It’s no secret: in humanity’s give-and-take planetary contract, we’re not keeping our end of the bargain. With big changes required throughout society, the University of Adelaide is looking well below the surface.
Introducing renewable energy into high-heat industry
When it comes to climate change, heavy industry is a key player. Burning copious amounts of fossil fuels to satisfy its need for near-constant high-temperature heat, it generates an estimated 16 per cent of global carbon emissions. In the past, incorporating renewable energy into such processes has proven difficult. But innovative University of Adelaide–led research appears to be finding a way.
The University is working closely with global aluminium heavyweight Alcoa, together with a number of other industry and research collaborators, to investigate incorporating low-cost concentrated solar thermal (CST) energy into the ‘Bayer process’, the principal means of refining bauxite to alumina. If successful, it will be the first time a commercially viable path has been identified for integrating renewable heat in a high-temperature industrial process.
The research is part of an overarching four-year Australian Renewable Energy Agency solar energy project. According to Alcoa’s Australia-based Senior Engineering Specialist Ray Chatfield, the University’s CST technology—and Bayer-process incorporation method—passed its first economic “stage gate” in mid-2018, providing a strong indicator of commercial viability.
“There’s still work to do, but getting over this hurdle’s very exciting,” says Chatfield. “Reducing our carbon footprint is a long-term strategic imperative, and this technology could potentially be retrofitted into our plants all over the world. We’re looking forward to developing it further.”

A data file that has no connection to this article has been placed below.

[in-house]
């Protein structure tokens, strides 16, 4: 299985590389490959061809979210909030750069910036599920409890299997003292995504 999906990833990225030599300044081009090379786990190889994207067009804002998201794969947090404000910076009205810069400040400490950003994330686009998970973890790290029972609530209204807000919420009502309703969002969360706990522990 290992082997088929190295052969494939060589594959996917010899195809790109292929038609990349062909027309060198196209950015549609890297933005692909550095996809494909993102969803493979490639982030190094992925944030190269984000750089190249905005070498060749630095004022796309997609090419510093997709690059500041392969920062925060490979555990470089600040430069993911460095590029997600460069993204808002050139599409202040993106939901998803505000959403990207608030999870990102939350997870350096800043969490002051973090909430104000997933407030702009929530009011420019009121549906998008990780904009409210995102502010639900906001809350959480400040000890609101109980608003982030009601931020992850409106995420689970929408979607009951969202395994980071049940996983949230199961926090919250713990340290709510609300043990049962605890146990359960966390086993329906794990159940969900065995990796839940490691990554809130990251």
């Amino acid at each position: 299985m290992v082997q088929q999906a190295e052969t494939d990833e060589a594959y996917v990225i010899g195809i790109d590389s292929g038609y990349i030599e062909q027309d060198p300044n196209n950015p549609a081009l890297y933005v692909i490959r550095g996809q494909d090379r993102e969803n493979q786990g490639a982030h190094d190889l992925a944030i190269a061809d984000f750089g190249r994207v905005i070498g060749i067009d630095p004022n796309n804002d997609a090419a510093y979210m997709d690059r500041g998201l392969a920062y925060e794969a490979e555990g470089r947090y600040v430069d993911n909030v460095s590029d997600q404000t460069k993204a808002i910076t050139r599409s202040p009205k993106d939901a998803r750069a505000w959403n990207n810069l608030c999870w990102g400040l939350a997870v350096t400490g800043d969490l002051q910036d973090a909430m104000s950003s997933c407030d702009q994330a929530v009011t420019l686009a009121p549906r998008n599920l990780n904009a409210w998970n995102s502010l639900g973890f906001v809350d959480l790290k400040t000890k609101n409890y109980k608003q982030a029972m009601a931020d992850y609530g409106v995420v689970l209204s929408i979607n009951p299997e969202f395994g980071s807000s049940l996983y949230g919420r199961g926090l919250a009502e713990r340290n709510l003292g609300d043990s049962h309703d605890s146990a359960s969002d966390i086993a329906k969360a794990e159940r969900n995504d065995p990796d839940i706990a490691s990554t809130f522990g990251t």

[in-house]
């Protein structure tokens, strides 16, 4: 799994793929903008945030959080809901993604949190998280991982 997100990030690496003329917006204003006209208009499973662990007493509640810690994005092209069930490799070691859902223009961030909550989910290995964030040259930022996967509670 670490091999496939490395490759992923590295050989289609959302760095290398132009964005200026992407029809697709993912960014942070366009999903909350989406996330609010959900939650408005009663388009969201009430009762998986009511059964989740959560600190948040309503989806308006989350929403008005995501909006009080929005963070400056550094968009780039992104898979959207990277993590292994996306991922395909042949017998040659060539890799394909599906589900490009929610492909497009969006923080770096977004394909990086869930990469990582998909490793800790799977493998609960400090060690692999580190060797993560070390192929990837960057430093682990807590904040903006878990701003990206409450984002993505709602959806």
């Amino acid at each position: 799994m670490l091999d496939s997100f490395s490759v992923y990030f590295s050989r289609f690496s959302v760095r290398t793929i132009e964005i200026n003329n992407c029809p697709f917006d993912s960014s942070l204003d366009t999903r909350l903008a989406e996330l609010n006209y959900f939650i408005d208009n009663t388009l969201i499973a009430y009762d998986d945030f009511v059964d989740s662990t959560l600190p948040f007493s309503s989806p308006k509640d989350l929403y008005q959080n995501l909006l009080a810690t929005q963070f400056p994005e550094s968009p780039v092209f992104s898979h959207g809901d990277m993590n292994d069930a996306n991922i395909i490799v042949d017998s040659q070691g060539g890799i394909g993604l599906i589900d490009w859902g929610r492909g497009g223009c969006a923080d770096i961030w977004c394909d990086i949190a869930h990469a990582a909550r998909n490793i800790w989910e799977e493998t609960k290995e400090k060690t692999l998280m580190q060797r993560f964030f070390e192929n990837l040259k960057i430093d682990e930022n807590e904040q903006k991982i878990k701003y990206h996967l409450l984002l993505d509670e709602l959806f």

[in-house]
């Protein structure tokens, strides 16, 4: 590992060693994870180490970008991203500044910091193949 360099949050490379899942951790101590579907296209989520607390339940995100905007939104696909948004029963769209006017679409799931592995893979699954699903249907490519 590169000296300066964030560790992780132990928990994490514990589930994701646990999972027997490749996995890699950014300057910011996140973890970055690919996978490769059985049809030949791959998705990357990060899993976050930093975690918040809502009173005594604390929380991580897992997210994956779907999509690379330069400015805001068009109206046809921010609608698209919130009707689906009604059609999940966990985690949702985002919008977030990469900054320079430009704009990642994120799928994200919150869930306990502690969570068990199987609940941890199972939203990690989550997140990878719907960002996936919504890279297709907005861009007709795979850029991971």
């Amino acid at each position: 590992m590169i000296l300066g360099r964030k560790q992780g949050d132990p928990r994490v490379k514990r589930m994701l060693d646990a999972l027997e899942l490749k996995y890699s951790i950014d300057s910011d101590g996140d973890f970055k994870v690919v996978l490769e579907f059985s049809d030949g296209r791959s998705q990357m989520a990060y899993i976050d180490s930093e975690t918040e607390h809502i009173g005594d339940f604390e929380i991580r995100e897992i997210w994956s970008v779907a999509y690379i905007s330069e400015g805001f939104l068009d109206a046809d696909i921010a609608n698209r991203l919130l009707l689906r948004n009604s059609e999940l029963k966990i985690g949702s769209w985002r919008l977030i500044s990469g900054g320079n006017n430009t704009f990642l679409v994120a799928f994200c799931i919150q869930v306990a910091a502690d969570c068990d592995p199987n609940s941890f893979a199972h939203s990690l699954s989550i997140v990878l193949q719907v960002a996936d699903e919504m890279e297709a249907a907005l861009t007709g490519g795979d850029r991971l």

Lead researcher Professor Gus Nathan, who directs the University of Adelaide’s Centre for Energy Technology, is similarly delighted with his team’s progress. “This technology could play a significant role in the fight against global warming,” he enthuses.
“In Australia, the energy-intensive nature of aluminium production means that the Bayer process accounts for around 40 per cent of our national industrial emissions. Incorporating CST could halve that.”
Nathan believes the low-cost CST technology and methodology has similar potential for other high-temperature industrial processes in locations that, like Australia, have coincident mineral and solar resources. “In many regions, CST has real potential to displace at least half the energy currently supplied by fossil fuels for high-temperature process heat,” he explains. “If we can show our method for doing this is cost-effective, it could be used for other big emission-generating processes like iron and steel making.”
Turning agricultural waste into high-value products
Additional University of Adelaide contributions to global sustainability are coming through innovative uses of agricultural waste; of which the world produces around 1 billion tonnes annually. The University has just been appointed to lead an 18-partner collaborative research consortium investigating the field, working closely with organisations such as Sweden’s KTH Royal Institute of Technology, US-based ingredients manufacturer Ingredion, and Danish brewer Carlsberg.
The research team is using a sequential extraction process to obtain as many valuable “biomolecules” for application in high-value products as possible. “We can derive numerous compounds from agricultural and horticultural waste biomass that have highly desirable health and structural benefits,” says lead investigator Professor Vincent Bulone.
“For example, discarded or cosmetically inferior apples and cherries contain anthocyanins, which have antioxidant properties; and mushrooms contain chitosan, which has antimicrobial properties and can be used as a bonding agent. In addition, marine organisms contain mycosporines and mycosporine-like amino acids (MAAs) that are outstanding UVA and UVB radiation absorbers.